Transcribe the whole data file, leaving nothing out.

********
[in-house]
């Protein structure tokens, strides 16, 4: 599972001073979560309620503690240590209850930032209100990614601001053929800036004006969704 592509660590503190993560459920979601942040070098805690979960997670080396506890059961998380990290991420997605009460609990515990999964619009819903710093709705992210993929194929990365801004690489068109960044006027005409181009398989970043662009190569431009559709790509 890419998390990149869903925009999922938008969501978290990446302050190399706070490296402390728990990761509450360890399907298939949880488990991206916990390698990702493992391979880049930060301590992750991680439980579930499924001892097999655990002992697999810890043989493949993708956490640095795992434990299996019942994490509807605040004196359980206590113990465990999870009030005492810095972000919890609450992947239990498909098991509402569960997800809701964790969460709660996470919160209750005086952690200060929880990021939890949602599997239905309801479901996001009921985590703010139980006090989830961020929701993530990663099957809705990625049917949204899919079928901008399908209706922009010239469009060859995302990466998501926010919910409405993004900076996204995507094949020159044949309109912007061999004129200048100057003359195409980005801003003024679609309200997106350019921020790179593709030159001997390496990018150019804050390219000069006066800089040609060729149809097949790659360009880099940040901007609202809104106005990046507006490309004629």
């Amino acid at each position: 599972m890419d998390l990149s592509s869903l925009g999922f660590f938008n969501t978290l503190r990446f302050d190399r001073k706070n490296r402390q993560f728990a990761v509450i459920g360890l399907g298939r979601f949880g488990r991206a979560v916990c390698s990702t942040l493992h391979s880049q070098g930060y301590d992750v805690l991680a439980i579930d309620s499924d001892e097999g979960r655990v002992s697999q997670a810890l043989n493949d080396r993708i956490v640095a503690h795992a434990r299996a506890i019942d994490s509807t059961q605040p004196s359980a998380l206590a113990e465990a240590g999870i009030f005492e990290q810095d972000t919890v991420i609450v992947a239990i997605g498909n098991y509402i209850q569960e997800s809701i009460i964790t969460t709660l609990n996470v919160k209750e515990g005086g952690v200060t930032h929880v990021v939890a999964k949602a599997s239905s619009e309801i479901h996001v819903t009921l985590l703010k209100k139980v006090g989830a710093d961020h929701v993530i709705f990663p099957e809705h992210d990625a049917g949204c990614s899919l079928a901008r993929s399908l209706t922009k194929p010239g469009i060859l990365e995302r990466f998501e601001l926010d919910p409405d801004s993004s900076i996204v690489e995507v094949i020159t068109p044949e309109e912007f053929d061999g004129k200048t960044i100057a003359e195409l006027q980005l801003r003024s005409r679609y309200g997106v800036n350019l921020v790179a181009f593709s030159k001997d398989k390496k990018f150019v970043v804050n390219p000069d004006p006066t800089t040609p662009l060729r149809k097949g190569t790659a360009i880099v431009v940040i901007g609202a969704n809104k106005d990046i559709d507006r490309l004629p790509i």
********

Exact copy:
[in-house]
């Protein structure tokens, strides 16, 4: 599972001073979560309620503690240590209850930032209100990614601001053929800036004006969704 592509660590503190993560459920979601942040070098805690979960997670080396506890059961998380990290991420997605009460609990515990999964619009819903710093709705992210993929194929990365801004690489068109960044006027005409181009398989970043662009190569431009559709790509 890419998390990149869903925009999922938008969501978290990446302050190399706070490296402390728990990761509450360890399907298939949880488990991206916990390698990702493992391979880049930060301590992750991680439980579930499924001892097999655990002992697999810890043989493949993708956490640095795992434990299996019942994490509807605040004196359980206590113990465990999870009030005492810095972000919890609450992947239990498909098991509402569960997800809701964790969460709660996470919160209750005086952690200060929880990021939890949602599997239905309801479901996001009921985590703010139980006090989830961020929701993530990663099957809705990625049917949204899919079928901008399908209706922009010239469009060859995302990466998501926010919910409405993004900076996204995507094949020159044949309109912007061999004129200048100057003359195409980005801003003024679609309200997106350019921020790179593709030159001997390496990018150019804050390219000069006066800089040609060729149809097949790659360009880099940040901007609202809104106005990046507006490309004629």
């Amino acid at each position: 599972m890419d998390l990149s592509s869903l925009g999922f660590f938008n969501t978290l503190r990446f302050d190399r001073k706070n490296r402390q993560f728990a990761v509450i459920g360890l399907g298939r979601f949880g488990r991206a979560v916990c390698s990702t942040l493992h391979s880049q070098g930060y301590d992750v805690l991680a439980i579930d309620s499924d001892e097999g979960r655990v002992s697999q997670a810890l043989n493949d080396r993708i956490v640095a503690h795992a434990r299996a506890i019942d994490s509807t059961q605040p004196s359980a998380l206590a113990e465990a240590g999870i009030f005492e990290q810095d972000t919890v991420i609450v992947a239990i997605g498909n098991y509402i209850q569960e997800s809701i009460i964790t969460t709660l609990n996470v919160k209750e515990g005086g952690v200060t930032h929880v990021v939890a999964k949602a599997s239905s619009e309801i479901h996001v819903t009921l985590l703010k209100k139980v006090g989830a710093d961020h929701v993530i709705f990663p099957e809705h992210d990625a049917g949204c990614s899919l079928a901008r993929s399908l209706t922009k194929p010239g469009i060859l990365e995302r990466f998501e601001l926010d919910p409405d801004s993004s900076i996204v690489e995507v094949i020159t068109p044949e309109e912007f053929d061999g004129k200048t960044i100057a003359e195409l006027q980005l801003r003024s005409r679609y309200g997106v800036n350019l921020v790179a181009f593709s030159k001997d398989k390496k990018f150019v970043v804050n390219p000069d004006p006066t800089t040609p662009l060729r149809k097949g190569t790659a360009i880099v431009v940040i901007g609202a969704n809104k106005d990046i559709d507006r490309l004629p790509i």